The statement by Christ in Matthew 11:21-24 concerning His denouncement of the people in Chorazin, and Bethsaida for having an accountability greater than Tyre and Sidon (whom God destroyed because of their sin), and extending that accountability to the day of judgment using the term "more tolerable" is a clear statement of the perfection of degrees of punishment. These were unsaved people, but according to Christ's judgment one group had a magnitude of sin worse than the other. The statement by Christ in Matthew 12:36-37 "that every careless word that men shall speak, they shall give an accounting for it on the day of judgment" is another clear statement of the detailed perfection of Christ's judging. In Mark 12:38-40 Christ's says to those who are pretentious "Beware of the scribes who like to walk around in long robes, and like respectful greetings in the market places, and chief seats in the synagogues and places of honor at banquets, who devour widows' houses, and for appearance's sake offer long prayers; these will receive greater condemnation." This clearly indicates that certain sins bring more accountability than other sins. Christ here speaks of the sins of hypocrisy. In the parable of the Lord concerning the faithful and sensible steward, Luke 12:42-48, Christ closes it by saying: "And that slave who knew his master's will and did not get ready or act in accord with his will, will receive many lashes, but the one who did not know it, and committed deeds worthy of a flogging, will receive but few. From everyone who has been given much, much will be required; and to whom they entrusted much, of him they will ask all the more." This indicates again the perfection of Christ's righteous judgment according to the light a person has been exposed, and in accordance with their actions in relation to the opportunities they have received in life. In Hebrews 10:29-30 "How much severer punishment do you think he will deserve who has trampled under foot the Son of God, and has regarded as unclean the blood of the covenant by which he was sanctified, and has insulted the Spirit of grace? For we know Him who said, "VENGEANCE IS MINE, I WILL REPAY." And again, "THE LORD WILL JUDGE HIS PEOPLE." Again, this speaks of the judgment of God being severer on those who have had the greater opportunity, and yet have not taken advantage but wickedly rejected those opportunities. In each case there is an individual assessment, not a blanket assessment and it is according to the righteous knowledge of God. Some sins are then obviously greater in magnitude and bring with them greater judgment.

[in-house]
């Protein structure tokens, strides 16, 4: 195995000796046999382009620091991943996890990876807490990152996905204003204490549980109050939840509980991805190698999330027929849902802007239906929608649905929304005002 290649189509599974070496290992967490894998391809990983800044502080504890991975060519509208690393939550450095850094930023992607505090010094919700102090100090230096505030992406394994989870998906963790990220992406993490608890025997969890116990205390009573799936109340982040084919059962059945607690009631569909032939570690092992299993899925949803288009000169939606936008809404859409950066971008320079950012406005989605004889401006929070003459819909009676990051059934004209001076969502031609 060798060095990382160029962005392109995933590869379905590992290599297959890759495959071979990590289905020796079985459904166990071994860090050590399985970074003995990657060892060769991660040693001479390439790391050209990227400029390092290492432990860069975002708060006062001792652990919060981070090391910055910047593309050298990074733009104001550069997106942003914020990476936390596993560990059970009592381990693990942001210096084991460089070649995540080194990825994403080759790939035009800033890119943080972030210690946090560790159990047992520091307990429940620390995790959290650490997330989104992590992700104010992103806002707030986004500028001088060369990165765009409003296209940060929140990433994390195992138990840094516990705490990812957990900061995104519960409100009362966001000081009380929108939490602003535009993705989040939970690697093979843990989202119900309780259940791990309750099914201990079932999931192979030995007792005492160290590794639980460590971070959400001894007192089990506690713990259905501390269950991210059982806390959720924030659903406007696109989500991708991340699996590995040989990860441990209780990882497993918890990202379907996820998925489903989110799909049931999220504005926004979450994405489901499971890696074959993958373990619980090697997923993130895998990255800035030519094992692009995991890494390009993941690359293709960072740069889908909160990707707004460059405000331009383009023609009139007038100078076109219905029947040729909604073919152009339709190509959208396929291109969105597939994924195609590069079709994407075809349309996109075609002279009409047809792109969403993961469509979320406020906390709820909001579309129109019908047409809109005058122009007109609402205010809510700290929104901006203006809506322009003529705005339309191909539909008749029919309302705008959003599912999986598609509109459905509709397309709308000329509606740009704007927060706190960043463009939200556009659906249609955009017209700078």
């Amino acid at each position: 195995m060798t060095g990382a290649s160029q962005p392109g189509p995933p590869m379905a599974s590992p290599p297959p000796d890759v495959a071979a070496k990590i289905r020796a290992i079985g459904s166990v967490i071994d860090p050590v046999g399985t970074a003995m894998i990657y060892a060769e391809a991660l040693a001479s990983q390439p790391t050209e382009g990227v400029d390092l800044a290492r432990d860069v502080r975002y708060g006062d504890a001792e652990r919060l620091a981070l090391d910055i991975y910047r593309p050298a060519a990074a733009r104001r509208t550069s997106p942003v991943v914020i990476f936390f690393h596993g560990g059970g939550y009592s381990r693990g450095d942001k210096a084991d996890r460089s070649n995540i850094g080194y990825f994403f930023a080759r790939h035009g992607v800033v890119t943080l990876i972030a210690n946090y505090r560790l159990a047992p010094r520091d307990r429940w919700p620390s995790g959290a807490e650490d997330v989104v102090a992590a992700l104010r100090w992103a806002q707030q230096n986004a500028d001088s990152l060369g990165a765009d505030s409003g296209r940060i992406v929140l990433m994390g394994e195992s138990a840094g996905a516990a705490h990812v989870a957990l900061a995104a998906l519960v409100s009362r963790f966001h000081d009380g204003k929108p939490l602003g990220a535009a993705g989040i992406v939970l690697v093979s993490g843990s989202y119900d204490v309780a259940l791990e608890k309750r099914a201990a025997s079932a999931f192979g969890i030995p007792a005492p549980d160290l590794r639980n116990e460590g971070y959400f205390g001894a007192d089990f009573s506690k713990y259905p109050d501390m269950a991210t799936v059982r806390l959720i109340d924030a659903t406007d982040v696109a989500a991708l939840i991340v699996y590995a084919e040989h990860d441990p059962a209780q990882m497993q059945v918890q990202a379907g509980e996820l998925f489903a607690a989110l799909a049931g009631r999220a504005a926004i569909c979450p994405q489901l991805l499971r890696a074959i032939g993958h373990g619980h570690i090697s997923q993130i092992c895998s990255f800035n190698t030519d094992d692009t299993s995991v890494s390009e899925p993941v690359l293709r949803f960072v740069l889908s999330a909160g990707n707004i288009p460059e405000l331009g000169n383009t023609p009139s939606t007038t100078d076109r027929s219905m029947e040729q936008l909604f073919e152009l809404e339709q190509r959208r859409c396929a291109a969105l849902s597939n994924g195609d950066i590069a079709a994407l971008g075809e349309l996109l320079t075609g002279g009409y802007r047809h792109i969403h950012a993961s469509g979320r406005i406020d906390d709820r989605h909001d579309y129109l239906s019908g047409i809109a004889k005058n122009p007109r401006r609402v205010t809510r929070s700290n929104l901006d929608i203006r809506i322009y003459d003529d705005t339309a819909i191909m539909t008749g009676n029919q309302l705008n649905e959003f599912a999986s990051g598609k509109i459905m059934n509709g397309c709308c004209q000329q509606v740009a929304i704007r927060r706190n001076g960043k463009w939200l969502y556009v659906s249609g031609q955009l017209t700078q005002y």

There is the fact that those who deal directly in the things of God, professing God, have a special and severe accountability before God for leading people astray. Christ had the most scathing statements against the religious leaders of His day (see Matthew 23). James says "Let not many of you become teachers, my brethren, knowing that as such we will incur a stricter judgment" (James 3:1). Also, you have the statement made by Christ concerning those who would lead others astray "but whoever causes one of these little ones who believe in Me to stumble, it would be better for him to have a heavy millstone hung around his neck, and to be drowned in the depth of the sea (Matthew 18:6)." Paul also proclaimed that he was the "foremost of sinners" (1 Timothy 1:15). This would indicate that his sin of persecuting the church of Christ was the greater degree of sin. All these statements and the concepts they present show that God is holding man accountable individually and particularly for their sin, and the judgment of God will be perfect to fit each person. That is why “the fear of the Lord is the beginning of wisdom” (Proverbs 9:10). How much wiser to flee from the wrath to come by finding reconciliation in Christ.